How Fjuka Carpo nearly won Tom Scholey £10k…

How Fjuka Carpo nearly won Tom Scholey £10k…
If ever proof was needed that you can have too much choice, just watch your average angler in the hookbait section of his local tackle shop. I’ve been there myself. Hundreds of little brightly coloured tubs, all containing different colours, flavours and buoyancies. Pellets, wafters, pop-ups. Hard baits, soft baits and everything in between.

FLOATING NEEONZ - THE ULTIMATE STANDOUT POP-UP

FLOATING NEEONZ - THE ULTIMATE STANDOUT POP-UP

FLOATING NEEONZ - THE ULTIMATE STANDOUT POP-UP

Feeder Fishing

Confidence

The problem is of course, carp feeder fishing needs confidence. Bite times can be 20 minutes, or half an hour, so you need to be dead happy to sit on your hands, and have faith in your choice. It’s the closest us anglers get to Russian roulette - as your match really can come to life - or die based on your choice of hookbait.

As someone who would describe myself as an ‘occasional’ carp feeder angler, my usual option in the past would have been to bow to popular opinion. I’d speak to masters of this art like Nick Speed, or Tom Pickering, find out what they would use and go with that. If it’s good enough for them, it’s good enough for me right?

No, not really. In every sphere of angling where I’ve enjoyed success, it’s been because I’ve worked out what I like, and why I like it. I have found my own way, made my own choice, and most importantly, understood why it works.


1. TIMING IS EVERYTHING

There are three key bite times at this time of year. If possible you need rods in the water for all three to give yourself the best chance of doing the damage.

The first is early morning, just as the sun is rising. The second is Midday - when the water is at its warmest. The last is as it is going dark, and just into the hours of darkness.

2. COVER YOUR OPTIONS

Brad likes to use two rods when possible, to cover more water and experiment with baits. Three baits are all he takes with him. Maggots, which are his go to approach, some of the Vortex Baits Insecto boilies, and pellets. He likes the versatility of Fjuka pellets, as they allow him to change colour, and make bigger and smaller baits when required.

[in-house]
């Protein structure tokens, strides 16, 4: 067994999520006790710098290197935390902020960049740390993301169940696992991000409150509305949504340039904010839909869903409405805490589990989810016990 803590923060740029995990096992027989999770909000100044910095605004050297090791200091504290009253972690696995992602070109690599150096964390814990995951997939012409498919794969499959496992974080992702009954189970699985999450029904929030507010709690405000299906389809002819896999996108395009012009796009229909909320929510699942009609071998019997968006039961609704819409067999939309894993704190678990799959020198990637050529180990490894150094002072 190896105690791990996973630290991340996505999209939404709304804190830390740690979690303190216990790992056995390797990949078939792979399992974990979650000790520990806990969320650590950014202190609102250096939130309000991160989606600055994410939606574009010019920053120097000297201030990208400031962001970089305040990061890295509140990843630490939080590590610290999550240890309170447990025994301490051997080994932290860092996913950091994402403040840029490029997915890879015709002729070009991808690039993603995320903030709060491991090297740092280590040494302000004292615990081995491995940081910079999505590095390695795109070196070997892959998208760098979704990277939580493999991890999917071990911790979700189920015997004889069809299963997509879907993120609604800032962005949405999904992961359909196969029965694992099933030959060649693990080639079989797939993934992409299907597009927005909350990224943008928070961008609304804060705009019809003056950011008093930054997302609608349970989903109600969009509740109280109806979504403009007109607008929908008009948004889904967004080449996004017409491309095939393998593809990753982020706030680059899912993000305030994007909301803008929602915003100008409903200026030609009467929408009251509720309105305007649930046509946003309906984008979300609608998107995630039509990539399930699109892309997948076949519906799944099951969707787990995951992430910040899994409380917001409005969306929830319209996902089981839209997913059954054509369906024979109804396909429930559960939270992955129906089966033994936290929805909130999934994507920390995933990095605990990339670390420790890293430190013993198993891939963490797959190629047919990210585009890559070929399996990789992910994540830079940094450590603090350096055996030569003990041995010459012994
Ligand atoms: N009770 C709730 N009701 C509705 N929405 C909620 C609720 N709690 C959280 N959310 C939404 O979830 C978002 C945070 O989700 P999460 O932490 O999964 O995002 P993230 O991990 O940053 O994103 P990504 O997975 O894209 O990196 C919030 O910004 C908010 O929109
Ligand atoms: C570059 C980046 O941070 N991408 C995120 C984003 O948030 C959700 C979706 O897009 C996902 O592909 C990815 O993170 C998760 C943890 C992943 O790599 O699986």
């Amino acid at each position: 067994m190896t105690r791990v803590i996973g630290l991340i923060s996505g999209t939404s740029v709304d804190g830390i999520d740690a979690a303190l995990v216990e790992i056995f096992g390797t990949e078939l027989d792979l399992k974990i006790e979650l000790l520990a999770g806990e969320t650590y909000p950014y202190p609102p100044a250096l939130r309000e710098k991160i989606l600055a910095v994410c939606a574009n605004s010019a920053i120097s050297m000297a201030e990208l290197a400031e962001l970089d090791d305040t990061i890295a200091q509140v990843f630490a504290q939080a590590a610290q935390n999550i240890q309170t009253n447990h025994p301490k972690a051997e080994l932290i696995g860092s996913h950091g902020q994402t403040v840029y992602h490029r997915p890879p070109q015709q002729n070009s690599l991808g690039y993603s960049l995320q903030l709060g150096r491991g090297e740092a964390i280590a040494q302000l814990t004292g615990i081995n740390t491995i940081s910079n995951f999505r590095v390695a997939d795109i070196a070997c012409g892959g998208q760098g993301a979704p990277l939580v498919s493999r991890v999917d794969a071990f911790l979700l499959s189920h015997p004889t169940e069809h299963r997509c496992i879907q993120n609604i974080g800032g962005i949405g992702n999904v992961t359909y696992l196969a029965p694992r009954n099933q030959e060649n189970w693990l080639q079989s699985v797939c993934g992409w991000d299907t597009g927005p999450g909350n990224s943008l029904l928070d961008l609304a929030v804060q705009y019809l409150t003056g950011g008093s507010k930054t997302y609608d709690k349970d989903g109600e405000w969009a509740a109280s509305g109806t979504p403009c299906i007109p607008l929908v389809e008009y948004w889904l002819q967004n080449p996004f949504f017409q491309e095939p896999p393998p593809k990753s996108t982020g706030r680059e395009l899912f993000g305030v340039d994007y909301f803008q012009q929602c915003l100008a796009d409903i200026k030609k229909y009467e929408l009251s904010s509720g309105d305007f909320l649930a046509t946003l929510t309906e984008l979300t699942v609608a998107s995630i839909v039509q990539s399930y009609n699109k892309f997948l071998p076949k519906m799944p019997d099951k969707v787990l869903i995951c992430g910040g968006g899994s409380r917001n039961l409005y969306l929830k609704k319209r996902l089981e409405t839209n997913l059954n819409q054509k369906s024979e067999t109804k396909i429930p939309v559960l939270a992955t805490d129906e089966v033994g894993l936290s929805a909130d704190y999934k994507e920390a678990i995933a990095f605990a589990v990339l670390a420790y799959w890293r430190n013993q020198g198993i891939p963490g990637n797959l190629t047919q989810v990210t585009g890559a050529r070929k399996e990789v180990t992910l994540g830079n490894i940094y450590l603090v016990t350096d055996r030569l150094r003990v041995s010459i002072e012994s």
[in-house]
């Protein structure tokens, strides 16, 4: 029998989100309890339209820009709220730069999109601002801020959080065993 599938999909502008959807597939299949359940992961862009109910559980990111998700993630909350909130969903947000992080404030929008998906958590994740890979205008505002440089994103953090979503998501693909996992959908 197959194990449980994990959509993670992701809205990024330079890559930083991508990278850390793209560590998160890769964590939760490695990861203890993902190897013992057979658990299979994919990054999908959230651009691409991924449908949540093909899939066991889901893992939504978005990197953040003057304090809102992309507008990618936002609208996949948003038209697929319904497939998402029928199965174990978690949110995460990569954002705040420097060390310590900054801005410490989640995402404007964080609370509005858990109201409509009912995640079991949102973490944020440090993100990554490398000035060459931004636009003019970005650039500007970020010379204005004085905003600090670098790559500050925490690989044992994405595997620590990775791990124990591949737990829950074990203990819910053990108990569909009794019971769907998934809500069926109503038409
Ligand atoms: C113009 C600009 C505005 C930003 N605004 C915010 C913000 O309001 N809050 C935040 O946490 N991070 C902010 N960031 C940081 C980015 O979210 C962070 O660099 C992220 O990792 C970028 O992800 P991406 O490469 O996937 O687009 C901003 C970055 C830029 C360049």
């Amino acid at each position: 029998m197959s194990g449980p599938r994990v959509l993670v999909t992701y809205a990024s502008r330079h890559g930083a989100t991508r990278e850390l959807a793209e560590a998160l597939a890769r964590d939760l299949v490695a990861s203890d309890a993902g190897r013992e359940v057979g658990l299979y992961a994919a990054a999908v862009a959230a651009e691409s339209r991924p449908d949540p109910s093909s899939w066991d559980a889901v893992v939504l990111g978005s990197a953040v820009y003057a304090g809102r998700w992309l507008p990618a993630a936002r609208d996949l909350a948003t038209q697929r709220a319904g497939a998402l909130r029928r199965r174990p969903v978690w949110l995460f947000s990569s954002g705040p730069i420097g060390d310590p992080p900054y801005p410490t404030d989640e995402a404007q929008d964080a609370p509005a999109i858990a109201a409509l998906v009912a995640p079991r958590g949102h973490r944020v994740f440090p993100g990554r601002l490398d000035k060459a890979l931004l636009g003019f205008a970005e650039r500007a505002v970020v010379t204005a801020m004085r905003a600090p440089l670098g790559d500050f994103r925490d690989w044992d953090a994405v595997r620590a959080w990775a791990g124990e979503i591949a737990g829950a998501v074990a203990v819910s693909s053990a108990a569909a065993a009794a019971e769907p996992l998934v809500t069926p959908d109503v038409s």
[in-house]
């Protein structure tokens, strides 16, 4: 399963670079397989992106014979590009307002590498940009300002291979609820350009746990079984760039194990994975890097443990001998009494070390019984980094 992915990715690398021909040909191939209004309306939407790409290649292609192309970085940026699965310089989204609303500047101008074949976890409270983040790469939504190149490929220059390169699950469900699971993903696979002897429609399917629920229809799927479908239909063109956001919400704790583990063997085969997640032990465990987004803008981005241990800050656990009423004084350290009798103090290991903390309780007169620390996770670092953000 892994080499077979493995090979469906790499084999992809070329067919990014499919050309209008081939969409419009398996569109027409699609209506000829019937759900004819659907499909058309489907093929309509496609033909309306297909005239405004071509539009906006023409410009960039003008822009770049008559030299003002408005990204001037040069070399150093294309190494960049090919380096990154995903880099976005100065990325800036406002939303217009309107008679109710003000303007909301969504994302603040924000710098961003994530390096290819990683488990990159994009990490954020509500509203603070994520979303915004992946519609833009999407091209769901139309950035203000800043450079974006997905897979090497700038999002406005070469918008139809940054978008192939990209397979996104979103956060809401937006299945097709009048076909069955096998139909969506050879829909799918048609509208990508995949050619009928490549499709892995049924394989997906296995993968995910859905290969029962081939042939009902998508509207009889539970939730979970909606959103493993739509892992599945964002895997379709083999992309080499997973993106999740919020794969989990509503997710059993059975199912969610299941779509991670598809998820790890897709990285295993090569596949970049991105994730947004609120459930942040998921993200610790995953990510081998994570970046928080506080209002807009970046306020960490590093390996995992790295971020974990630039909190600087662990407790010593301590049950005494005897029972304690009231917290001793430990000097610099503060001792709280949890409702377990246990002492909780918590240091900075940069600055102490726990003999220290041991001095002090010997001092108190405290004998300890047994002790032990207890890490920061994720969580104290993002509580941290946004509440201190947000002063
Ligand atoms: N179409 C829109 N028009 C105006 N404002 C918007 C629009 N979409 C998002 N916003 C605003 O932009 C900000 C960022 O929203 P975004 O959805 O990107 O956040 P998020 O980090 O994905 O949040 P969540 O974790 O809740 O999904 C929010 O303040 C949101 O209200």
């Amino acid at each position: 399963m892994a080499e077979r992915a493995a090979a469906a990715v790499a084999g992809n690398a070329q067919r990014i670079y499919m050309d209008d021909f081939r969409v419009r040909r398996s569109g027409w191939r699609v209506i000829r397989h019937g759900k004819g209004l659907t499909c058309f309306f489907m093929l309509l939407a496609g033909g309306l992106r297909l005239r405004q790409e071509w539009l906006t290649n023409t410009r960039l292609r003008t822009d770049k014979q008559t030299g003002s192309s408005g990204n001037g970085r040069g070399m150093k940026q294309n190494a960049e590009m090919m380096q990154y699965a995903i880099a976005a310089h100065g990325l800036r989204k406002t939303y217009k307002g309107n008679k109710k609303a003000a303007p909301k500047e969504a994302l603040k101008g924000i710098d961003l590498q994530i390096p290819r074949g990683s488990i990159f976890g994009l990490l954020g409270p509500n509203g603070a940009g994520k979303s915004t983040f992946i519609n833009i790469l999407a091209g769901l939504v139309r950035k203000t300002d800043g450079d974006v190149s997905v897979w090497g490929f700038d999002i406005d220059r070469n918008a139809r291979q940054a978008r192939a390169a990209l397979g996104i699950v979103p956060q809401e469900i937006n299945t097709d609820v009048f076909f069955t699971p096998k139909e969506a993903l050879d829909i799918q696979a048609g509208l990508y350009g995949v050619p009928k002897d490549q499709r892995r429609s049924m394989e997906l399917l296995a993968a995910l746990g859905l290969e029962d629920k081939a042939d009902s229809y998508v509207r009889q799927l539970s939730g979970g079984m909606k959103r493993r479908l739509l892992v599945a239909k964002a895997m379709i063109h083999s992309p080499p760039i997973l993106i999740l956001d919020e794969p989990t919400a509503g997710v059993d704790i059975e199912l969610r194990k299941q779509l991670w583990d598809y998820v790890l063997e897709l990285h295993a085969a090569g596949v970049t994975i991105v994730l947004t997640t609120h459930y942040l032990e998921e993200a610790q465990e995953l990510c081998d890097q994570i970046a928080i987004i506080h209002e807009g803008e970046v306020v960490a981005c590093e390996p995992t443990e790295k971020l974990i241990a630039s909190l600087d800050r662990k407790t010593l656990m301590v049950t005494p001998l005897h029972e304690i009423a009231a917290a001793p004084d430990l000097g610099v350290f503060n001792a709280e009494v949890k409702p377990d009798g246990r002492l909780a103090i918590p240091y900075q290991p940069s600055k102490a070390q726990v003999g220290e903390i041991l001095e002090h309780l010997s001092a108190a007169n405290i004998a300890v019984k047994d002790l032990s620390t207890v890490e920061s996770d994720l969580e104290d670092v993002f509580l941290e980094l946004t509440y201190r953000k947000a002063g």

3. COLOUR IS KEY

Not enough people pay attention to bait colour. Black is the traditional barbel bait colour, and while it is great on its day, there are plenty of occasions when barbel prefer other colours. A change between two black Fatboys, and two red Fatboys bought an instant response on the day.

Prototypes

Earlier this year, David Preston gave me some samples in pots. They were, in fact, the first prototypes of what has now become Carpo, Hookable Wafters and Hookable Pop-Ups. I tried them pleasure fishing, and caught some fish, but it wasn’t until the first week in January that I plucked up the courage to try them in a match - my first ever Golden Rod qualifier at Boddingtons Reservoir.

Ironically, it was a video with Steve Ringer that inspired me to do it. It’s probably one of the best videos I have seen about carp feeder fishing.

Ringer’s theory is this: in such highly pressured situations - with dozens of anglers casting on similar lines, with similar presentations – being different is the most significant edge you can give yourself. Whether it’s from finding your own water, using a unique bait, or a different flavor, you need to fish different if you’re going to win.

Then it occurred to me - I had my edge - in that little pot that David had given me. After all, no fish could ever have seen a Hookable Wafter or smelled Sensate™ before…

More options give a better chance of
finding the fishes' preferences


Change colours for an instant response

Match Tested

Of course, I can’t put my success in this match down to Fjuka Wafters alone. Yes they did bring a bite when all else failed. But, the fact that I caught one carp, while the 40 anglers around me didn’t, there was always going to be an element of luck involved. But either way, I was in the Golden Rod final (!) and it was Steve’s tips (and David’s baits) that came up trumps.

So…onto the final at Larford Lakes. I booked in a day’s practice with my old mate Jordan Holloway, who is something of a Larford whizz-kid. He soon put me right, and I was catching stacks of fish on a small Method feeder, fished with a 7mm Carpo on the hook. The carp certainly seemed to like these, and you could easily rotate between different colours to find out what the fish wanted on the day.


Event First Day Results

On the first day of the event, I drew a rocket-ship of an end peg - Peg 19, which is closest to the island on the Match Burr. I had a beautifully simple match, catching some good carp on the short chuck, then up the edge. And because, I had full confidence from the previous day’s fishing, there was only one hookbait going on my hook: it was a Carpo! I did change colour, alternating between yellow and pink. The pink seemed to do the damage later in the day, with the yellow proving better early on. It was just one of those beautiful matches where everything goes to plan. Steady bites all day, for a section win and second overall with 124lb.

The next day saw me on the Specimen Lake. Though I did catch a couple early (on a long range Method) the day was mainly spent skimmer fishing on the short chuck, with maggots and worms.

Tom Bagged a 124-8-0 First Day Haul


On day two Tom netted a 38-14-0 to take him into 2nd place overall

Dare to be different

Going into the last half an hour I was well in front of the chasing pack, with over 30lb in the net. I knew big carp would feed late on, but I thought an angler would need two or three fish to beat me. Sadly for me Joe Jaggar on end peg 32 caught the three he needed - including one netted on the finishing whistle. His 45lb net pushed me into second in section, with my skimmers weighing 37lb. So I finished with three points.